The Wounded Coast sucked.

It was a barren wasteland of pale dunes and rocky outcrops, dwindling paths and dead ends, with the only decoration being the low shrubs, half dead trees and the occasional corpse. If he squinted he could just make out the silhouette of Kirkwall's Hightown in the distance, partly obscured by a shroud of mist. Sharp gusts of wind blew in from the Waking Sea, and usually that was something he didn't mind at all, but here all it did was annoy him even further, particularly the way it kicked up the loose sand, blowing it into his face and getting everywhere. Jarvaazim was convinced that sand had even gotten down into his breeches somehow.

And then there were the people. Could barely take thirty steps before running into another guard patrol, or a group of bandits or smugglers, or even worse... slavers. Fuck, he hated this place. Not that he wouldn't love to bash a few slaver heads in, but that wasn't what he was here for.

It was odd, really... Helping escaped slaves to get away from Tevinter – or the occasional Circle mage away from the templars – by accepting them aboard his ship and bringing them to a safer place where they could start a new life, that was something he'd continue to do until the day he dropped dead. It was important, to him and to the rest of the crew, and it was likely the only good thing he'd ever do in this life. Depending on one's point of view of course.

It was something he did for free, never would he accept a single coin from the poor bastards who'd lived their lives knowing only oppression, suffering and fear. And he knew plenty of people who shared a similar mindset, his contacts in the Tevinter Underground and sympathizers who risked their own necks to shelter the escapees in safe houses or even their own homes, a place for them to rest up on the long journey to shore where they could be safely picked up by his crew. Payment wasn't necessary. It wasn't wanted.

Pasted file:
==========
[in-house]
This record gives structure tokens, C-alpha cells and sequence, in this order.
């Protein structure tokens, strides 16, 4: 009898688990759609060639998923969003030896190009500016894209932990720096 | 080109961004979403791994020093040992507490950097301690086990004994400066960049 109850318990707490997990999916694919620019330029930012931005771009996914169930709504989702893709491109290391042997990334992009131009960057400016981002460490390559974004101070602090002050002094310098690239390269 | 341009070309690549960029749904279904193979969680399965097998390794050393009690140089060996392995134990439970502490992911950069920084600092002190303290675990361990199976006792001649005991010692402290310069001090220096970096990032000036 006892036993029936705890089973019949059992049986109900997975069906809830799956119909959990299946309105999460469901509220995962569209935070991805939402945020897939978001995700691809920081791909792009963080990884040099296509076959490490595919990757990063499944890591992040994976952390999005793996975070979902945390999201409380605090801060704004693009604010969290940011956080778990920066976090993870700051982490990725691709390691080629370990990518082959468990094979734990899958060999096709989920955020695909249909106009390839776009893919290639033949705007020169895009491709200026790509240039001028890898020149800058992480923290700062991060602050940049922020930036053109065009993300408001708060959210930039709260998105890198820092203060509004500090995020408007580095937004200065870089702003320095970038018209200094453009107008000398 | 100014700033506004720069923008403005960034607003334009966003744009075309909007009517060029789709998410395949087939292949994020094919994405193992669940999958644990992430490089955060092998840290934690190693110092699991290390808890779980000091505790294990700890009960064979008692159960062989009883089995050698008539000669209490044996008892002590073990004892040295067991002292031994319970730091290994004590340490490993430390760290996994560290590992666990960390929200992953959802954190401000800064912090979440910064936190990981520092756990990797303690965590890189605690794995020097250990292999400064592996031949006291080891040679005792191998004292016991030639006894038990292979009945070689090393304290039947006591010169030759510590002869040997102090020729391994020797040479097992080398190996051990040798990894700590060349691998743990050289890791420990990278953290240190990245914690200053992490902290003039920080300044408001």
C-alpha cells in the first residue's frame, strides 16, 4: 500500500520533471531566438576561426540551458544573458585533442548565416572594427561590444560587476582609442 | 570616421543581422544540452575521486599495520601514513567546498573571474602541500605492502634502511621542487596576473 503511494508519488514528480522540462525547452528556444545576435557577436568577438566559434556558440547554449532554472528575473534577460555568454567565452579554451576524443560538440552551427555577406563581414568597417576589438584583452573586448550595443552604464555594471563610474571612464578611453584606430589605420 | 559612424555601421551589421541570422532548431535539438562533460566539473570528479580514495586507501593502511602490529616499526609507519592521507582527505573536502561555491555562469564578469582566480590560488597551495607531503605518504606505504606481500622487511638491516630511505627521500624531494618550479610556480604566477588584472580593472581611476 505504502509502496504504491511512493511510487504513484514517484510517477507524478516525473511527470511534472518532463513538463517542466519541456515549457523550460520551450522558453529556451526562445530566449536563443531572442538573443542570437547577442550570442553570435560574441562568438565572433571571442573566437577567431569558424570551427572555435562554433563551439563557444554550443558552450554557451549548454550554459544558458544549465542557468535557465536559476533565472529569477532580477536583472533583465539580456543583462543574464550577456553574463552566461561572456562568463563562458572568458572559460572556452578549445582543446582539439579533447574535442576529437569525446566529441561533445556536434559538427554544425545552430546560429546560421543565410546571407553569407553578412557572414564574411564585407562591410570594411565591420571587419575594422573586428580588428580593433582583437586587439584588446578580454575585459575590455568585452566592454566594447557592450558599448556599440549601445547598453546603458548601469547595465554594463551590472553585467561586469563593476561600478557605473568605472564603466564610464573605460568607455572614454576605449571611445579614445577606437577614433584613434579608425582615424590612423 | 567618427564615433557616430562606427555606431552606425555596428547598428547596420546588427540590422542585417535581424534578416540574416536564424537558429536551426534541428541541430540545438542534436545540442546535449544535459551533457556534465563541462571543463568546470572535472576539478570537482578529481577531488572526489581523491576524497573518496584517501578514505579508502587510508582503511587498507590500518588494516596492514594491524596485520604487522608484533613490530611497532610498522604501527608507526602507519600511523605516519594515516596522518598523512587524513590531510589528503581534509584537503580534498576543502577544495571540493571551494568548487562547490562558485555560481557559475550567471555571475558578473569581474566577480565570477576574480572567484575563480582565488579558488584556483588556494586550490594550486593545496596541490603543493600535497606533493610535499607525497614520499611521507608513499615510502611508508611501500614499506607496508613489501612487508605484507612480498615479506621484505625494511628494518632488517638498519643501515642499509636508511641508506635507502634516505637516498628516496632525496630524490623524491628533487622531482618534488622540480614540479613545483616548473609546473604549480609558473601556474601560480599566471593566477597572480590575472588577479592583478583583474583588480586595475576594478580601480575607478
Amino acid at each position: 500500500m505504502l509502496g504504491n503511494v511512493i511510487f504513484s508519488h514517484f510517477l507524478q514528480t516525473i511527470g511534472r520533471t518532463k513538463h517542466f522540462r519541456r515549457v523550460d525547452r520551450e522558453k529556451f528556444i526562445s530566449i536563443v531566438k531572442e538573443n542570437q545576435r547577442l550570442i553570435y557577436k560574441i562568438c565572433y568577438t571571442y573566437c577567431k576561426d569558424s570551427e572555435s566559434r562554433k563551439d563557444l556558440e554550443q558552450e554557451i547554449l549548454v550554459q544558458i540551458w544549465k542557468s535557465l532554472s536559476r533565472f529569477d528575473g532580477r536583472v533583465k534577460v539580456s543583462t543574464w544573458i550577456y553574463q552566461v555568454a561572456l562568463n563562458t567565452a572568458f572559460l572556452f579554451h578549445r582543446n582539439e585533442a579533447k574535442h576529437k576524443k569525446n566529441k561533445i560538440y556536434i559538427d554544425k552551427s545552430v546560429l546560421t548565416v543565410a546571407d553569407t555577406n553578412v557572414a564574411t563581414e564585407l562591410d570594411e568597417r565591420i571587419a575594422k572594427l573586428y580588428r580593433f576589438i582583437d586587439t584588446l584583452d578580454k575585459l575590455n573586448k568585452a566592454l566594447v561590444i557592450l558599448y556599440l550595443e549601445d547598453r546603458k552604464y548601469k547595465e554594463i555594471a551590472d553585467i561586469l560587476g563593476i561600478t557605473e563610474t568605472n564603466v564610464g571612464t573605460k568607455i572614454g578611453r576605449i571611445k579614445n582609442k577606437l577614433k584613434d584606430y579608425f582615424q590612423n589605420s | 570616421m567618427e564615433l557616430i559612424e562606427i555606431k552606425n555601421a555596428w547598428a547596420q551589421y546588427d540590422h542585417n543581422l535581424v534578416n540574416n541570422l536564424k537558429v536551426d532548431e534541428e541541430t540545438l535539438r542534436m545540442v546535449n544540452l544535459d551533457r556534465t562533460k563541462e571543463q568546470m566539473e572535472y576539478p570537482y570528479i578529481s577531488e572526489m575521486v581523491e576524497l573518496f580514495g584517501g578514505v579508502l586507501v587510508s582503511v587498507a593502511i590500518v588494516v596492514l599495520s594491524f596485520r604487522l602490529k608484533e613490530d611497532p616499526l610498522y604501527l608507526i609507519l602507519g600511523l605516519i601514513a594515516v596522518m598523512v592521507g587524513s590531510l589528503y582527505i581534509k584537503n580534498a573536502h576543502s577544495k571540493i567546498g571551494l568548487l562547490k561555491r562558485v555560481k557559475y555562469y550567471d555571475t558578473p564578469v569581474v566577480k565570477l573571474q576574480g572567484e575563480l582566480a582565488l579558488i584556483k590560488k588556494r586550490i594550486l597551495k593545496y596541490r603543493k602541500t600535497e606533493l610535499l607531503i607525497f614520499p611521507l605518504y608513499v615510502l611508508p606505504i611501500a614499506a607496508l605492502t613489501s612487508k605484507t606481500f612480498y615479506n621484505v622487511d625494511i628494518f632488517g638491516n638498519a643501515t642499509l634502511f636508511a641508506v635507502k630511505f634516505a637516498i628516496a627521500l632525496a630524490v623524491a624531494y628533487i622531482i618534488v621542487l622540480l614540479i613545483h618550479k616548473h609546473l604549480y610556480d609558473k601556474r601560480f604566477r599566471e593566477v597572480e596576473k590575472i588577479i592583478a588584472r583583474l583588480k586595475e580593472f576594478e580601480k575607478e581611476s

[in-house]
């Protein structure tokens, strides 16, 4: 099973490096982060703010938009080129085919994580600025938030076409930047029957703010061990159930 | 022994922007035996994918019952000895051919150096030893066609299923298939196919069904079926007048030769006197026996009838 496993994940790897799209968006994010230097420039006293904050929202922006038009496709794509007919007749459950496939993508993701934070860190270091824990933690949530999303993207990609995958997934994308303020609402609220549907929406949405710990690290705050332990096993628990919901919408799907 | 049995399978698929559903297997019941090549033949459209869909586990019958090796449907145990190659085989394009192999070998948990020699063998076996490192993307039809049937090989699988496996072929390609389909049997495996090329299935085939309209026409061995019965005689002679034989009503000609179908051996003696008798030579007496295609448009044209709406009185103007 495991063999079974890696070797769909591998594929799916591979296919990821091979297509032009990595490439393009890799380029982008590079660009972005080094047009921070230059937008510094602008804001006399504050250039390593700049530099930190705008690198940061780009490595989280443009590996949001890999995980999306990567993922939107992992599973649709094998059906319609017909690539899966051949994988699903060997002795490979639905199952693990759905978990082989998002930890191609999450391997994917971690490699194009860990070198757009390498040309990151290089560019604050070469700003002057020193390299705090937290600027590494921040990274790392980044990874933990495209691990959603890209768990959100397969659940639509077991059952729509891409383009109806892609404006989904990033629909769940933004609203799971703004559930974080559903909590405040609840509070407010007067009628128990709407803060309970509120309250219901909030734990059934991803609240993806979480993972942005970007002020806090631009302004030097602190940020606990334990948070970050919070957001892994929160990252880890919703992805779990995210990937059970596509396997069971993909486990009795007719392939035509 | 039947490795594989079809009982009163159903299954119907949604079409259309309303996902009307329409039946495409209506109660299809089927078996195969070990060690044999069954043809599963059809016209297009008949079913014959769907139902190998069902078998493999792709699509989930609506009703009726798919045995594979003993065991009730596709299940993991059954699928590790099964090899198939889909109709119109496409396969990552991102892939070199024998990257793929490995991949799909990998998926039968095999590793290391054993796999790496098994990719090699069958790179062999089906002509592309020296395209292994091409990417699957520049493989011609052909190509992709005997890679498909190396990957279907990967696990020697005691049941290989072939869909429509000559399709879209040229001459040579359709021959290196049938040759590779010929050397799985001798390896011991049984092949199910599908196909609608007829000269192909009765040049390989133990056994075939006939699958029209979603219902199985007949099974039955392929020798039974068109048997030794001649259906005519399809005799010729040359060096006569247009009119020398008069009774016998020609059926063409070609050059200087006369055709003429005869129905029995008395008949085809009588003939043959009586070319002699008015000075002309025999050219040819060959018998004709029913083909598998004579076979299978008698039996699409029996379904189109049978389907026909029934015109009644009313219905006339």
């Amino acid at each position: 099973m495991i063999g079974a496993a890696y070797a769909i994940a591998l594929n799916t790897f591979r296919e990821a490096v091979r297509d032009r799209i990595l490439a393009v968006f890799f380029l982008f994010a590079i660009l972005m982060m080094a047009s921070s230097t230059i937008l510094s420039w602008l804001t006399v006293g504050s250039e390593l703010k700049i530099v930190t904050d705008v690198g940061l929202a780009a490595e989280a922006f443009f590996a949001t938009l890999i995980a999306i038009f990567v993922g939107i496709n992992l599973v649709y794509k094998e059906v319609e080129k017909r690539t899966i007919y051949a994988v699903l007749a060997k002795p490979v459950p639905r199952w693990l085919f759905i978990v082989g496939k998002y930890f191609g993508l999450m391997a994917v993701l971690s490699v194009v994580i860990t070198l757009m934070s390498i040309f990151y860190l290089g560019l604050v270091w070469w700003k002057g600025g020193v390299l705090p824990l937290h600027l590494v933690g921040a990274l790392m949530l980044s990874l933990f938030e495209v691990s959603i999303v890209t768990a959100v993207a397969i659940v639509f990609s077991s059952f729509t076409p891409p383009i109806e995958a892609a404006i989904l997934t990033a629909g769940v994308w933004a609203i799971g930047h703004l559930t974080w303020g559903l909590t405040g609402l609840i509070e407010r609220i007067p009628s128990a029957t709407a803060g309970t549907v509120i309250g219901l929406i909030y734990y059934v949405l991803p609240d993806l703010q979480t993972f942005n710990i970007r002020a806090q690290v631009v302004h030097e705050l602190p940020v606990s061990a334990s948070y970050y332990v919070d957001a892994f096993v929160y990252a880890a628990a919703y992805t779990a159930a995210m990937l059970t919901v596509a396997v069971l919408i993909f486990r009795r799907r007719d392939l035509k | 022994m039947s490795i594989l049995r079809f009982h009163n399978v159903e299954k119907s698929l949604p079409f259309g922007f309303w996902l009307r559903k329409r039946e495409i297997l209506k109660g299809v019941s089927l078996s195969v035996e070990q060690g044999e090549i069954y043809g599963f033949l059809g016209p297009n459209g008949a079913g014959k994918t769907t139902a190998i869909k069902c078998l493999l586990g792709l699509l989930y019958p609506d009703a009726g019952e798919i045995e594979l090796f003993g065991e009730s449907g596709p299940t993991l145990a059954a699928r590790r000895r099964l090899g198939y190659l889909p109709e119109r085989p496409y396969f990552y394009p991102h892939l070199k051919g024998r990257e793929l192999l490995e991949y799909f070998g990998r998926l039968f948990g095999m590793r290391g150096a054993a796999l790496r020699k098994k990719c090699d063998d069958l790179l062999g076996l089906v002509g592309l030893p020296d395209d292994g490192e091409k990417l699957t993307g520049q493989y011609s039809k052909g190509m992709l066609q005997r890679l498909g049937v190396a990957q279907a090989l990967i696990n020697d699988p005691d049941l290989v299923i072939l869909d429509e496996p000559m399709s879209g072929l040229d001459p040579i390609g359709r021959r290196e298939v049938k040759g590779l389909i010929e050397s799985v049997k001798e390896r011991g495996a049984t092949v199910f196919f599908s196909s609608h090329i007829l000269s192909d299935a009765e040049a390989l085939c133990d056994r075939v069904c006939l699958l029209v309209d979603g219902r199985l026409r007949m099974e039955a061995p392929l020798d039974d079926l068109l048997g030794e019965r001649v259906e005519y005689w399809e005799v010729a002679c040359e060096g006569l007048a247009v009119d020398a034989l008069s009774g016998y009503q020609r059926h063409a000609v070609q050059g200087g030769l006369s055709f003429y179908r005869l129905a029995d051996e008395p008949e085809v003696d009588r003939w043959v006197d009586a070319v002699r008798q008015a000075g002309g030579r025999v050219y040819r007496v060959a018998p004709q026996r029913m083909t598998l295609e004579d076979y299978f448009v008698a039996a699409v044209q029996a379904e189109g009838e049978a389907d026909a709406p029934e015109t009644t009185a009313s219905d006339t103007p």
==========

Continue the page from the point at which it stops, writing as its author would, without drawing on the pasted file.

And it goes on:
Generous donations though, that he wouldn't say no to. This benefactor, whoever they were and wherever they came from, always left a surprisingly large sum of money for him to pick up at a well hidden dead drop, of which the location would be given to him by a different face each and every time. The money always came with a note, thanking him and telling him to keep on doing what he was doing. And occasionally the money came with a favor; a location and a name, where he was to pick up yet another unfortunate soul.

This had been going on for the last three years and whoever his anonymous benefactor was, Jarvaazim was sure they had to be filthy rich and very invested for whatever reason. But hey, he wasn't complaining. Odd as it was the deal worked out. Happy escaped slaves, happy anonymous benefactor, happy crew and happy pockets filled with gold. What was not to like?

This time though... this time was different.

The last note had said to come here to the Wounded Coast, to a little alcove close to the beach, near the large rock that resembled a rooster's tail, or a hand with the fingers pointing up. There would be another job for him soon, an important one and he would be given some help. Someone he was to meet here, someone who knew more and would give him more details on the who and why and when later on.